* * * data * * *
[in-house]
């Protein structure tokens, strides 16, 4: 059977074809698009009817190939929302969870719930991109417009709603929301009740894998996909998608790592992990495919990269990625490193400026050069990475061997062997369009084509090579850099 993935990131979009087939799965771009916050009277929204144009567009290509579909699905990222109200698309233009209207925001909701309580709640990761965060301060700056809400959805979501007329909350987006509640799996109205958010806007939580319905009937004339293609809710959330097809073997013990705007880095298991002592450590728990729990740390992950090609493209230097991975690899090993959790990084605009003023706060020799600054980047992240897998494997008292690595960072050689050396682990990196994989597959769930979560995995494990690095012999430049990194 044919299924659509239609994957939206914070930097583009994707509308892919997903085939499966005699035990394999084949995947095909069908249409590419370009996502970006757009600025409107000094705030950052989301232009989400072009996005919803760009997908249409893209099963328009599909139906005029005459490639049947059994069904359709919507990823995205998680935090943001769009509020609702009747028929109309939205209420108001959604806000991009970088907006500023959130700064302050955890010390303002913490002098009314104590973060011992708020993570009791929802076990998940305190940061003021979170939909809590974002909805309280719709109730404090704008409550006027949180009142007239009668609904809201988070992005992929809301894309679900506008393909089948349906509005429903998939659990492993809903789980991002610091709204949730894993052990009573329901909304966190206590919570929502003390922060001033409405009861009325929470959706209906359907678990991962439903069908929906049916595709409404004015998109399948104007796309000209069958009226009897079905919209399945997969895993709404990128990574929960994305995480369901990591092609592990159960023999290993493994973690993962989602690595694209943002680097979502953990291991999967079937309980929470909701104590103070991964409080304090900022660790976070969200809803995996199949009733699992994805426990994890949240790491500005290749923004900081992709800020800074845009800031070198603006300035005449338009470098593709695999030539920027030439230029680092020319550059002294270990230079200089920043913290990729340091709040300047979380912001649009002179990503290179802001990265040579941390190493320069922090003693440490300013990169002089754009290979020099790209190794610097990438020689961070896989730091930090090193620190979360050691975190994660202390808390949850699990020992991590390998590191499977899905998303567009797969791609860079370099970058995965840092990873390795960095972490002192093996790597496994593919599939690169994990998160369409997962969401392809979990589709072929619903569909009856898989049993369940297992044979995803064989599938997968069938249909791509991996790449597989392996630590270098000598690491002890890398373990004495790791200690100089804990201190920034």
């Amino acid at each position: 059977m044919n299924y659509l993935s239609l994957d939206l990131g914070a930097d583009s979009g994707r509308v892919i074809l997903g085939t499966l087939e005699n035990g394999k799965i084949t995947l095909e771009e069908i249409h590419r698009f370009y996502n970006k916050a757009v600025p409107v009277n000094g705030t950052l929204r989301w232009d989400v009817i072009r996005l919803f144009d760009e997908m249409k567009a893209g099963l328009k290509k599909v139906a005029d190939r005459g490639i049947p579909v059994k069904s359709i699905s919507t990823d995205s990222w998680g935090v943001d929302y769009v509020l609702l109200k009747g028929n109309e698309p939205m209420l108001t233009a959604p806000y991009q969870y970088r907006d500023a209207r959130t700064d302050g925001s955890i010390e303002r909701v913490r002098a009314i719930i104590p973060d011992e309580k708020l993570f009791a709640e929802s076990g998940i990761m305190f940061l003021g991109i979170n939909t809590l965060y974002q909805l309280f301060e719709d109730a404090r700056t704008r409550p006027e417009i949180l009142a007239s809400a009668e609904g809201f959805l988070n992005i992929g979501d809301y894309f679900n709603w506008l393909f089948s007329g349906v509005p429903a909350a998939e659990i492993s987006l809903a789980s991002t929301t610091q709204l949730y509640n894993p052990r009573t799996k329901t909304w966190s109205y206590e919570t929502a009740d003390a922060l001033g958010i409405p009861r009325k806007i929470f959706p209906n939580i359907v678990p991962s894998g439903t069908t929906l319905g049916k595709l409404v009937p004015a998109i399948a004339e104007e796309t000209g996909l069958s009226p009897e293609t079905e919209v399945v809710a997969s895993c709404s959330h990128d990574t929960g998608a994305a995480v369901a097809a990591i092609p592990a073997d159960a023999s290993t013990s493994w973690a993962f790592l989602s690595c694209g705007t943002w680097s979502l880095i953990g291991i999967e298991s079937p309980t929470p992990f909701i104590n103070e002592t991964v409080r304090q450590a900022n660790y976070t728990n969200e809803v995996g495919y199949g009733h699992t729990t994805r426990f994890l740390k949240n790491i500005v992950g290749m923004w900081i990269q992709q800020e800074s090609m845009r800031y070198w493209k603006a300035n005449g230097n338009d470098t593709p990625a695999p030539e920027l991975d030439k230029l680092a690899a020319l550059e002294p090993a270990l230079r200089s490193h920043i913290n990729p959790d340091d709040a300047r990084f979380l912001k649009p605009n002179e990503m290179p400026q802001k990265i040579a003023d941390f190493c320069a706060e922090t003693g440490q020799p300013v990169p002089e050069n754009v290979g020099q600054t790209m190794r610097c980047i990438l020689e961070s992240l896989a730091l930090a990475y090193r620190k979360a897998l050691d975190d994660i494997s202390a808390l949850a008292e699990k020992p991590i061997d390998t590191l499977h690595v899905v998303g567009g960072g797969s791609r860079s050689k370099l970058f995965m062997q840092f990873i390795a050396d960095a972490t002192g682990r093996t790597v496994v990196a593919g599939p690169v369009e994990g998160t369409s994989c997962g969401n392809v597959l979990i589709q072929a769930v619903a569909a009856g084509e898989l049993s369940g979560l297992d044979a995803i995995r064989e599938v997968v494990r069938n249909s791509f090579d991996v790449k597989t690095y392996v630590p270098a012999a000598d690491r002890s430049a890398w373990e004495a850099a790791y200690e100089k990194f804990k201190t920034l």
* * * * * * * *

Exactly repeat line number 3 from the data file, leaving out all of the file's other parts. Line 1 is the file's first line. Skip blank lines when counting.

């Amino acid at each position: 059977m044919n299924y659509l993935s239609l994957d939206l990131g914070a930097d583009s979009g994707r509308v892919i074809l997903g085939t499966l087939e005699n035990g394999k799965i084949t995947l095909e771009e069908i249409h590419r698009f370009y996502n970006k916050a757009v600025p409107v009277n000094g705030t950052l929204r989301w232009d989400v009817i072009r996005l919803f144009d760009e997908m249409k567009a893209g099963l328009k290509k599909v139906a005029d190939r005459g490639i049947p579909v059994k069904s359709i699905s919507t990823d995205s990222w998680g935090v943001d929302y769009v509020l609702l109200k009747g028929n109309e698309p939205m209420l108001t233009a959604p806000y991009q969870y970088r907006d500023a209207r959130t700064d302050g925001s955890i010390e303002r909701v913490r002098a009314i719930i104590p973060d011992e309580k708020l993570f009791a709640e929802s076990g998940i990761m305190f940061l003021g991109i979170n939909t809590l965060y974002q909805l309280f301060e719709d109730a404090r700056t704008r409550p006027e417009i949180l009142a007239s809400a009668e609904g809201f959805l988070n992005i992929g979501d809301y894309f679900n709603w506008l393909f089948s007329g349906v509005p429903a909350a998939e659990i492993s987006l809903a789980s991002t929301t610091q709204l949730y509640n894993p052990r009573t799996k329901t909304w966190s109205y206590e919570t929502a009740d003390a922060l001033g958010i409405p009861r009325k806007i929470f959706p209906n939580i359907v678990p991962s894998g439903t069908t929906l319905g049916k595709l409404v009937p004015a998109i399948a004339e104007e796309t000209g996909l069958s009226p009897e293609t079905e919209v399945v809710a997969s895993c709404s959330h990128d990574t929960g998608a994305a995480v369901a097809a990591i092609p592990a073997d159960a023999s290993t013990s493994w973690a993962f790592l989602s690595c694209g705007t943002w680097s979502l880095i953990g291991i999967e298991s079937p309980t929470p992990f909701i104590n103070e002592t991964v409080r304090q450590a900022n660790y976070t728990n969200e809803v995996g495919y199949g009733h699992t729990t994805r426990f994890l740390k949240n790491i500005v992950g290749m923004w900081i990269q992709q800020e800074s090609m845009r800031y070198w493209k603006a300035n005449g230097n338009d470098t593709p990625a695999p030539e920027l991975d030439k230029l680092a690899a020319l550059e002294p090993a270990l230079r200089s490193h920043i913290n990729p959790d340091d709040a300047r990084f979380l912001k649009p605009n002179e990503m290179p400026q802001k990265i040579a003023d941390f190493c320069a706060e922090t003693g440490q020799p300013v990169p002089e050069n754009v290979g020099q600054t790209m190794r610097c980047i990438l020689e961070s992240l896989a730091l930090a990475y090193r620190k979360a897998l050691d975190d994660i494997s202390a808390l949850a008292e699990k020992p991590i061997d390998t590191l499977h690595v899905v998303g567009g960072g797969s791609r860079s050689k370099l970058f995965m062997q840092f990873i390795a050396d960095a972490t002192g682990r093996t790597v496994v990196a593919g599939p690169v369009e994990g998160t369409s994989c997962g969401n392809v597959l979990i589709q072929a769930v619903a569909a009856g084509e898989l049993s369940g979560l297992d044979a995803i995995r064989e599938v997968v494990r069938n249909s791509f090579d991996v790449k597989t690095y392996v630590p270098a012999a000598d690491r002890s430049a890398w373990e004495a850099a790791y200690e100089k990194f804990k201190t920034l």